antiaircraft gun firing

Seventy-two years ago tonight, on February 24, 1942, air raid sirens began to wail across southern California. Air raid wardens quickly rushed to their posts and the San Fernando Valley, usually a vast carpet of lights, went dark as streetlights went out and people drew their blackout curtains according to wartime regulations. Radar tracking stations began picking up strange unidentified blips headed toward the city. At 3:16 AM, the operators of an anti-aircraft battery thought they saw something and began shooting. Convinced that the Japanese were conducting an air raid on Los Angeles, various batteries started up, filling the skies above L.A. with over 1400 exploding shells. Almost everybody was convinced that World War II had finally come to the U.S. mainland.

This was not so far-fetched a scenario. Pearl Harbor had been attacked a little more than two months before, and the major Japanese military offensive across the Pacific–of which that attack was the start–was still going in full swing. Singapore, the main British base in Southeast Asia, had fallen to the Japanese less than ten days earlier. The previous night, February 23, FDR gave one of his fireside chats warning of possible Japanese attacks. Before he had even finished speaking a Japanese submarine surfaced off the coast of Santa Barbara and began shelling an oil installation. Little damage was done, but the attack, undeniably real, made nearly everybody on the West Coast think a major Japanese invasion was imminent. Thus, the actions in Los Angeles on the night of February 24-25 seemed entirely reasonable.

There was just one problem, though: there was no Japanese invasion. Not a single Japanese aircraft flew over the U.S. mainland that night. Despite the ferocity of the anti-aircraft fire, curiously no “enemy planes” were shot down (although there was a rumor that one had been, and crashed at a Hollywood intersection). Also, the phantom air raid force didn’t drop a single bomb. When military commanders began to realize that the attack was a phantom, they started–cautiously–to stand down. At 7:21 AM, without any evidence of a real Japanese attack, the all clear signal sounded.

japanese sub launched plane

The Japanese did actually mount an air raid–of sorts–on the U.S. mainland in World War II. In August 1942 a plane launched from the submarine I-25 dropped two incendiary bombs on an Oregon forest trying to ignite a forest fire. They failed.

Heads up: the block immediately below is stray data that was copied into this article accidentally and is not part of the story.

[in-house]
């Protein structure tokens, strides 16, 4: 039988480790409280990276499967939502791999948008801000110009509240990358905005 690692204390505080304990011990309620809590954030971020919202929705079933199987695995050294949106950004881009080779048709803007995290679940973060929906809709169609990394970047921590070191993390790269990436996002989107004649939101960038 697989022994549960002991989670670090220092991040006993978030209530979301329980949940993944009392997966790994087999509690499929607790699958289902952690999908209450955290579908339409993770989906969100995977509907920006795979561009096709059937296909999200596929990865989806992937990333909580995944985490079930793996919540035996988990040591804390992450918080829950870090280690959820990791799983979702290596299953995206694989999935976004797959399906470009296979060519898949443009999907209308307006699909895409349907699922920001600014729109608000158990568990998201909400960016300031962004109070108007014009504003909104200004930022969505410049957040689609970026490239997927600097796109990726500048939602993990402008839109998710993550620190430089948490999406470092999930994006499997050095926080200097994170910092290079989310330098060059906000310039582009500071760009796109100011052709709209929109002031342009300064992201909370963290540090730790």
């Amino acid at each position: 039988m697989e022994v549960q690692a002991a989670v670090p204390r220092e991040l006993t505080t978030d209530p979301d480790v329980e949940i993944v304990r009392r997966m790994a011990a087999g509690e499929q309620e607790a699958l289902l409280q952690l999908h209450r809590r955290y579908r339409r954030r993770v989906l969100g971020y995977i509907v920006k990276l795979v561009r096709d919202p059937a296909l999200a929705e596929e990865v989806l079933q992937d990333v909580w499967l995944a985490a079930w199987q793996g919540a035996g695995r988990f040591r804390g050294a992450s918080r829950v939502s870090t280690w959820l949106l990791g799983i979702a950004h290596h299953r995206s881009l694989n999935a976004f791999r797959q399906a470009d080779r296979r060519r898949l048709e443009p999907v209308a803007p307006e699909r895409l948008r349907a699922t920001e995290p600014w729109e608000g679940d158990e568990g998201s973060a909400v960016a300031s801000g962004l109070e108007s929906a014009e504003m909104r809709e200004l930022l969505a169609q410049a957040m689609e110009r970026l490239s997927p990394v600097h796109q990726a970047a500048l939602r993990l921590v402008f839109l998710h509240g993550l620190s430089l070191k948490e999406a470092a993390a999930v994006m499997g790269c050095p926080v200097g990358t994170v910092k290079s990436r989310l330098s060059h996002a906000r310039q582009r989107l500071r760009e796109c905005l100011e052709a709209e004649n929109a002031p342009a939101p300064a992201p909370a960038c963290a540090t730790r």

What really happened? It’s not 100% certain, but the initial panic and the radar sightings seem to have been caused by weather balloons. After the first AA shots were fired, exploding shells and falling shrapnel compounded the impression that there was something up there–the lights of enemy aircraft or flares they were firing. After the war Japanese military records were extensively studied and they conclusively proved that there were no enemy planes over California that night. On extremely rare occasions the Japanese did launch light planes from submarines over the U.S. mainland, but there was no full-scale air raid such as the Los Angelenos were expecting. What began as probably an honest mistake by a gun sighter or radar operator quickly morphed into a collective delusion that had the whole city believing it was under attack.

This fascinating incident, an example of crowd psychology similar to the strange “windshield pitting” epidemic of Seattle in 1954, was just a symptom of the wartime fear and paranoia that gripped the U.S. in the months after Pearl Harbor. One of the most regrettable manifestations of this fear was the internment of Japanese-Americans, the vast majority of them U.S. citizens, in camps along the West Coast. In fact the “Battle of Los Angeles” gave people who favored internment a powerful argument to advance this terrible and unjust policy. The “Battle of Los Angeles” was forgotten quickly enough and the U.S. government apologized to Japanese-Americans and began compensating the survivors in 1988, but this strange incident goes to illustrate how war and fear can sometimes warp the senses and impair the reason of almost anybody.

The 1979 Steven Spielberg film 1941, starring John Belushi, is loosely based on the “Battle of Los Angeles” incident. Bizarrely, some UFO buffs argue that what the Army was shooting at that night were actually flying saucers from outer space–a ridiculous claim that stems from deliberate misinterpretation of a heavily retouched news photo. You would think intelligent aliens from space would pick a different time and place to land than Los Angeles in the early months of 1942.

The photo of the antiaircraft gun firing is by Carl Gunnar Rosborn.